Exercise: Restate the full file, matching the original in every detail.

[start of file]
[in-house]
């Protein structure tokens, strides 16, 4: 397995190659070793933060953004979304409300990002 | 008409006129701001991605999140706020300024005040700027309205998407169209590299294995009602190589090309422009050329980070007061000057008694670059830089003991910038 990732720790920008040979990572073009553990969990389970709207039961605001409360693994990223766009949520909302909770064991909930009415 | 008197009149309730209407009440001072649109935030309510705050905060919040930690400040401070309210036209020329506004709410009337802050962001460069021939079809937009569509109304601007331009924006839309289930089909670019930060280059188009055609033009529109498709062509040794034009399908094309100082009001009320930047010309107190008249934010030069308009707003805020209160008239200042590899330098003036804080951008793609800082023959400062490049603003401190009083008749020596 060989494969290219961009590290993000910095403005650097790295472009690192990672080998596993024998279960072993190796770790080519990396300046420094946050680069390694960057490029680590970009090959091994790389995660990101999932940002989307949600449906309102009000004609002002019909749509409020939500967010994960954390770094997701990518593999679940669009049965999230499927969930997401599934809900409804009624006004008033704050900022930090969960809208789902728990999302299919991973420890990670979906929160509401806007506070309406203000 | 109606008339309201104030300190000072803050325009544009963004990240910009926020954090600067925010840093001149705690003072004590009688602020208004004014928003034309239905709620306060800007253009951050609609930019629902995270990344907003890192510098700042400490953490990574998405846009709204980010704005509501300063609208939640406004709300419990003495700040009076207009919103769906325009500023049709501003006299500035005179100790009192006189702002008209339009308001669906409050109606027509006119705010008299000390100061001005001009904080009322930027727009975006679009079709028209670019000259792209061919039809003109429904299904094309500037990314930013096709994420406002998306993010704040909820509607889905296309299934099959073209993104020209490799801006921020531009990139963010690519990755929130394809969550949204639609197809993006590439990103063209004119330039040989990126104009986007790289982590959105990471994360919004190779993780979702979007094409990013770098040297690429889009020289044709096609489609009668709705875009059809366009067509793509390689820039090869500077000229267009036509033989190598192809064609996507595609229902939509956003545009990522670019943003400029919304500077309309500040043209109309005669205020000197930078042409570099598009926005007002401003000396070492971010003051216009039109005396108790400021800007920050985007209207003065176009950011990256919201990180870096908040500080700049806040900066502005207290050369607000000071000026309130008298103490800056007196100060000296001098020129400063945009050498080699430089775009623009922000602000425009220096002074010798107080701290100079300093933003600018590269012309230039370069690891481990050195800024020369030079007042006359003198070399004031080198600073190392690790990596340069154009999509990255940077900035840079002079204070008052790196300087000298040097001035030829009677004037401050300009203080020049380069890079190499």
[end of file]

[in-house]
């Protein structure tokens, strides 16, 4: 397995190659070793933060953004979304409300990002 | 008409006129701001991605999140706020300024005040700027309205998407169209590299294995009602190589090309422009050329980070007061000057008694670059830089003991910038 990732720790920008040979990572073009553990969990389970709207039961605001409360693994990223766009949520909302909770064991909930009415 | 008197009149309730209407009440001072649109935030309510705050905060919040930690400040401070309210036209020329506004709410009337802050962001460069021939079809937009569509109304601007331009924006839309289930089909670019930060280059188009055609033009529109498709062509040794034009399908094309100082009001009320930047010309107190008249934010030069308009707003805020209160008239200042590899330098003036804080951008793609800082023959400062490049603003401190009083008749020596 060989494969290219961009590290993000910095403005650097790295472009690192990672080998596993024998279960072993190796770790080519990396300046420094946050680069390694960057490029680590970009090959091994790389995660990101999932940002989307949600449906309102009000004609002002019909749509409020939500967010994960954390770094997701990518593999679940669009049965999230499927969930997401599934809900409804009624006004008033704050900022930090969960809208789902728990999302299919991973420890990670979906929160509401806007506070309406203000 | 109606008339309201104030300190000072803050325009544009963004990240910009926020954090600067925010840093001149705690003072004590009688602020208004004014928003034309239905709620306060800007253009951050609609930019629902995270990344907003890192510098700042400490953490990574998405846009709204980010704005509501300063609208939640406004709300419990003495700040009076207009919103769906325009500023049709501003006299500035005179100790009192006189702002008209339009308001669906409050109606027509006119705010008299000390100061001005001009904080009322930027727009975006679009079709028209670019000259792209061919039809003109429904299904094309500037990314930013096709994420406002998306993010704040909820509607889905296309299934099959073209993104020209490799801006921020531009990139963010690519990755929130394809969550949204639609197809993006590439990103063209004119330039040989990126104009986007790289982590959105990471994360919004190779993780979702979007094409990013770098040297690429889009020289044709096609489609009668709705875009059809366009067509793509390689820039090869500077000229267009036509033989190598192809064609996507595609229902939509956003545009990522670019943003400029919304500077309309500040043209109309005669205020000197930078042409570099598009926005007002401003000396070492971010003051216009039109005396108790400021800007920050985007209207003065176009950011990256919201990180870096908040500080700049806040900066502005207290050369607000000071000026309130008298103490800056007196100060000296001098020129400063945009050498080699430089775009623009922000602000425009220096002074010798107080701290100079300093933003600018590269012309230039370069690891481990050195800024020369030079007042006359003198070399004031080198600073190392690790990596340069154009999509990255940077900035840079002079204070008052790196300087000298040097001035030829009677004037401050300009203080020049380069890079190499």